Jul 2, 2019

BLANEY’S APPEALS: ONTARIO COURT OF APPEAL SUMMARIES (May 21 - 24, 2019)

Birchcliffe Core-Harbour Inc. v. Pinnock, 2019 ONCA 417 (CanLII)

[Doherty, Benotto and Huscroft JJ.A.]

COUNSEL:

D. Taub and J. Preece, for the appellant

O. G. Barnwell, for the respondents

Keywords: Contracts, Real Property, Agreements of Purchase and Sale of Land, Breach of Contract, Damages, Expectation Damages

FACTS:

The appellant purchaser and respondent vendors had entered into an Agreement of Purchase and Sale (“Agreement”) of a property to which the respondents did not hold title. For this reason, they were unable to deliver unencumbered title to the appellants as promised in the Agreement. The appellants had provided a deposit of $25,000 and ended up paying a further $187,500 over and above the agreed-upon price in order to purchase the property from the mortgagee.

While the motion judge awarded damages for breach of contract to the appellants, she limited the damages to the amount of the deposit, $25,000. The motion judge stated that the further sum could only be recovered for a loss of bargain, which she said did not exist between the appellant and respondent in this case.

The appellant sought leave to appeal to the Court of Appeal on the issue of whether there was a loss of bargain in this case and, if so, what amount of damages the appellants would be entitled to under such a finding. The respondents cross-appealed in respect of their position that the appellants were cause for the breach of the Agreement.

ISSUES:

(1) With respect to the main appeal, did the motion judge err in limiting the amount of damages awarded to the appellant?

(a) Did the motion judge err in finding a breach in the Agreement between the respondent vendor and appellant purchaser?

(b) Did the motion judge err in finding that there was no loss of bargain between the respondent vendor and appellant purchaser?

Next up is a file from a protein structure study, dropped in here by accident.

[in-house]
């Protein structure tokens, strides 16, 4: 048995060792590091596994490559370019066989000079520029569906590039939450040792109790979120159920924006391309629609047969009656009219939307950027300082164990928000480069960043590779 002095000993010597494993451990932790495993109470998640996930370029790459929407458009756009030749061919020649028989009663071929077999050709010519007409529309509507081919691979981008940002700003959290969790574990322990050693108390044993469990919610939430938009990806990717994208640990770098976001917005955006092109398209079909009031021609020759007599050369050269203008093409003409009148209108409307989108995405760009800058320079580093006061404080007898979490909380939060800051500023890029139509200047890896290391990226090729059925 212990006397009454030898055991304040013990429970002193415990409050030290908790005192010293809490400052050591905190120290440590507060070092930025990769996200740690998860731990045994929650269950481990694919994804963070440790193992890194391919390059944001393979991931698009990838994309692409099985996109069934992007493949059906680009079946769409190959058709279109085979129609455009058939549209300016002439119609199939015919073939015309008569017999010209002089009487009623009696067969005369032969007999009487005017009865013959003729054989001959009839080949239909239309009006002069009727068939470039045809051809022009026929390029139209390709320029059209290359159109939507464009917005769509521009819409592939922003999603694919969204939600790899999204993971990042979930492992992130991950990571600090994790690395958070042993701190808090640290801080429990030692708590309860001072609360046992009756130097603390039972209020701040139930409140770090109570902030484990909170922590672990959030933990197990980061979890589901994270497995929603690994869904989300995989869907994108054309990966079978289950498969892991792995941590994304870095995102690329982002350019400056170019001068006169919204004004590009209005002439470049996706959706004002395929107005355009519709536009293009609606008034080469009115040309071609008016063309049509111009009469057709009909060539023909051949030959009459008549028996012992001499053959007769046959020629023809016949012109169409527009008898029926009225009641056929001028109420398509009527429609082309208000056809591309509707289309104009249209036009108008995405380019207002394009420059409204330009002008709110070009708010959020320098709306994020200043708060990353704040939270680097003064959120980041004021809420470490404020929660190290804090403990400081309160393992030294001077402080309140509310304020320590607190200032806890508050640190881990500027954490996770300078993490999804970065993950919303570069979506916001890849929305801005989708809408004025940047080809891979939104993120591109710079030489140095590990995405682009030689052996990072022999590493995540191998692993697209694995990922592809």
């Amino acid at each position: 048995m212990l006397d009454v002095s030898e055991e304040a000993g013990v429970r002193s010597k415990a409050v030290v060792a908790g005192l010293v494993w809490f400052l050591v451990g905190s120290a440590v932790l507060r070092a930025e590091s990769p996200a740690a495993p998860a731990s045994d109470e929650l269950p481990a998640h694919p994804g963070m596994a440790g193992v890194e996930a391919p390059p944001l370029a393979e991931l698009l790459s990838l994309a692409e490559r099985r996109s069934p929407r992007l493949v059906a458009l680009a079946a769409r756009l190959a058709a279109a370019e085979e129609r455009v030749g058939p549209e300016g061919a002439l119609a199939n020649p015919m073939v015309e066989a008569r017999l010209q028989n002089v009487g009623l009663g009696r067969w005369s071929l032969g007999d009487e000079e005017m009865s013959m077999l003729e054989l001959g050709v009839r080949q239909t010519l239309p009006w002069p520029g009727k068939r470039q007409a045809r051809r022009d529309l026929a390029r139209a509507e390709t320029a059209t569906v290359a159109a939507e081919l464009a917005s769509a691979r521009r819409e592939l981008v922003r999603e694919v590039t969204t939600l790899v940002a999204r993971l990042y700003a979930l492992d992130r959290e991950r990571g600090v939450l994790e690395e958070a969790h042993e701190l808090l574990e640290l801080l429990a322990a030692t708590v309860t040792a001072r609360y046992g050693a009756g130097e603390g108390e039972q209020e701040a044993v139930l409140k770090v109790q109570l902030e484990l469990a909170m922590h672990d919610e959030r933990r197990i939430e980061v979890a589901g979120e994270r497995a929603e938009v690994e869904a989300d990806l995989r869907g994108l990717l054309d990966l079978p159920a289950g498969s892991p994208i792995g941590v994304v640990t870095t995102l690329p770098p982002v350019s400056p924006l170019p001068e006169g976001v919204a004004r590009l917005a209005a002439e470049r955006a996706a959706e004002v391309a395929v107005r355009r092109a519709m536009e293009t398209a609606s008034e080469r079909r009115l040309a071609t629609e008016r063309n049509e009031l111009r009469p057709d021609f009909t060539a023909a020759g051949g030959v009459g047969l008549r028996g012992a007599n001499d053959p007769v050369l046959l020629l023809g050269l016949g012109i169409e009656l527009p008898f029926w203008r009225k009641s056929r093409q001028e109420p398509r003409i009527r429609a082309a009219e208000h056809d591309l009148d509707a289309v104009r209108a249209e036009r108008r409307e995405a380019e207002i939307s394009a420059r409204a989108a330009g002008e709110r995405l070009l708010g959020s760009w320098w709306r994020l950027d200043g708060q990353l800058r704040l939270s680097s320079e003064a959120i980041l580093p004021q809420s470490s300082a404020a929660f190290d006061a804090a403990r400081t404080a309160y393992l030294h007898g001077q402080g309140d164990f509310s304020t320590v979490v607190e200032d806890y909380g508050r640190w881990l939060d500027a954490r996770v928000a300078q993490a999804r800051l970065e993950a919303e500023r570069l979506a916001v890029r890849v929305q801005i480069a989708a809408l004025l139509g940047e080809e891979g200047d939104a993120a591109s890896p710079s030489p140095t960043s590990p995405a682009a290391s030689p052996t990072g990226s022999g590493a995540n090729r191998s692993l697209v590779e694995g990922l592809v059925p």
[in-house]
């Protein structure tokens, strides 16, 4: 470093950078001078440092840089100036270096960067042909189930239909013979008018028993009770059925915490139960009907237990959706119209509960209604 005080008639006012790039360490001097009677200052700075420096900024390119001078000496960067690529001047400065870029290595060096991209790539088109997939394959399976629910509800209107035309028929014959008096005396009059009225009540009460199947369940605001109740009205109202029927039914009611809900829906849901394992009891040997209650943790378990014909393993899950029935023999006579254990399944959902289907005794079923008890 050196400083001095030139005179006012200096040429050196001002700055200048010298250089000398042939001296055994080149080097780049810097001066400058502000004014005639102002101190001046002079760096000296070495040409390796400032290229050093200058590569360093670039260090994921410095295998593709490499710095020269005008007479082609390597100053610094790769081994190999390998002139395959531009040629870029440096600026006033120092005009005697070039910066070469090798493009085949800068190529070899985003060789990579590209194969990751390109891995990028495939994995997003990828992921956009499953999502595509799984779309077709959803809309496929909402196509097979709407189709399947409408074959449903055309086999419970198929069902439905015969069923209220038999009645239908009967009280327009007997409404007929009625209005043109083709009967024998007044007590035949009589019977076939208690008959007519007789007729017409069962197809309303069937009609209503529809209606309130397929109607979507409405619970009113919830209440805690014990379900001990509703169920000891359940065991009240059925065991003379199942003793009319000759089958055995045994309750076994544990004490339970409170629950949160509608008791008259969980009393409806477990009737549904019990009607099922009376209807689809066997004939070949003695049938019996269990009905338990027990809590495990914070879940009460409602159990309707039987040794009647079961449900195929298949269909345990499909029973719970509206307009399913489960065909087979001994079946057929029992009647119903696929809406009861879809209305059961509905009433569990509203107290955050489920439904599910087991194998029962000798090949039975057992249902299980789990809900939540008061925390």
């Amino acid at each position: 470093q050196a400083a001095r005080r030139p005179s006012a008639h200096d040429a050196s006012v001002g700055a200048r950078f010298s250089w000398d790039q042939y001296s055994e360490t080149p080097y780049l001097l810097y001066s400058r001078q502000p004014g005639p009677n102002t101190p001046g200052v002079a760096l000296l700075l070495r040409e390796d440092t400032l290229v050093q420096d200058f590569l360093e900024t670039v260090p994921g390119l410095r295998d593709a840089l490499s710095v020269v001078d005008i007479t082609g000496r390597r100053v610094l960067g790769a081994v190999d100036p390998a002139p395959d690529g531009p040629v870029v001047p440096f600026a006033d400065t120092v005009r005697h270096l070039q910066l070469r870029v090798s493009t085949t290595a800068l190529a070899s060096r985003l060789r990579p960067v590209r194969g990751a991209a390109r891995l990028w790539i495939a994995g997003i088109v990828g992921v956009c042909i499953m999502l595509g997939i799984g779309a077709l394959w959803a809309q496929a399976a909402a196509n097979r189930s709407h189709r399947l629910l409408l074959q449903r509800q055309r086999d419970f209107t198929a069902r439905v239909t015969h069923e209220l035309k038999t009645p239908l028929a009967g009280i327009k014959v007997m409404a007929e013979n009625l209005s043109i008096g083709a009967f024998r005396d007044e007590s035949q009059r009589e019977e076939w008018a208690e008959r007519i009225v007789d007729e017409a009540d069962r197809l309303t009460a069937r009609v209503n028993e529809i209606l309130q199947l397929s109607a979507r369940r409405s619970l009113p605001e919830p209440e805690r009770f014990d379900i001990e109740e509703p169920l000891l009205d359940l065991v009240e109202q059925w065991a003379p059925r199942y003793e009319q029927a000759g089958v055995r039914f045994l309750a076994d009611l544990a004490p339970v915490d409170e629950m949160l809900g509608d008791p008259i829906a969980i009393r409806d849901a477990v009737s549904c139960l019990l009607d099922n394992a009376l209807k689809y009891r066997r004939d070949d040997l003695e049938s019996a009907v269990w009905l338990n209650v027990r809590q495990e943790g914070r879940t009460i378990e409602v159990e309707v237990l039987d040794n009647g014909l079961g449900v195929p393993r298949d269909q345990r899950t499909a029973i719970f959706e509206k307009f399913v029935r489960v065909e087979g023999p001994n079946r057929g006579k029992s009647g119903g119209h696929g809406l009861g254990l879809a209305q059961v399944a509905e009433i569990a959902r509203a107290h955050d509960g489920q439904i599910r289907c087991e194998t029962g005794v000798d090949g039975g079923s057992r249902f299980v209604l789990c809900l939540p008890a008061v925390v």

(2) With respect to the cross-appeal, did the motion judge err in finding that the appellant purchaser’s conduct was not the cause of the respondent’s failure to close the transaction?

HOLDING:

Appeal allowed. Cross-appeal dismissed.

REASONING:

(1) Yes. The motion judge should not have limited the amount of damages awarded to the appellant to the amount of the deposit.

(a) No. The motion judge found that the respondent vendors could not deliver unencumbered title as they had promised in the Agreement, and were therefore in breach of the agreement with the appellant purchaser. The Court of Appeal found no error in that finding.

(b) Yes. The motion judge stated that the remedy of damages for a breach of contract to compensate for a loss of bargain presupposes that there was a bargain to begin with. Here, the motion judge found that the economic consequences of the failed Agreement merely caused the illusion of a loss of bargain, but no actual loss of bargain. The Court disagreed, and found that there was a real bargain, not an illusion of a bargain.

The motion judge had also found that as a condition of recovering damages for the difference in the price agreed upon with the respondents and the higher price eventually paid, the appellant was required to show that the respondents “appropriated the benefit” otherwise available to the appellant. The Court disagreed, stating that damages for loss of benefit are measured by the higher price paid by the appellant purchasers, independent of any benefit that may have been flowed to or been bestowed upon the respondent vendors.

As a result, the Court ruled that the appellant was entitled to the difference between the agreed-upon purchase price and the price eventually paid for the same property, which was $187,500, in addition to $25,000 deposit.

(2) No. The respondent vendors’ arguments on the cross-appeal were all premised on the assertion that the appellant purchaser’s improper conduct disabled the respondents from being able to close the transaction under the terms of the Agreement. The Court deferred to, and accepted, the motion judge’s finding of fact, which rejected those arguments. Regardless of the conduct of the appellant purchaser, the respondents’ negative equity in the property meant they were never in a realistic position to provide clear title to the appellants.

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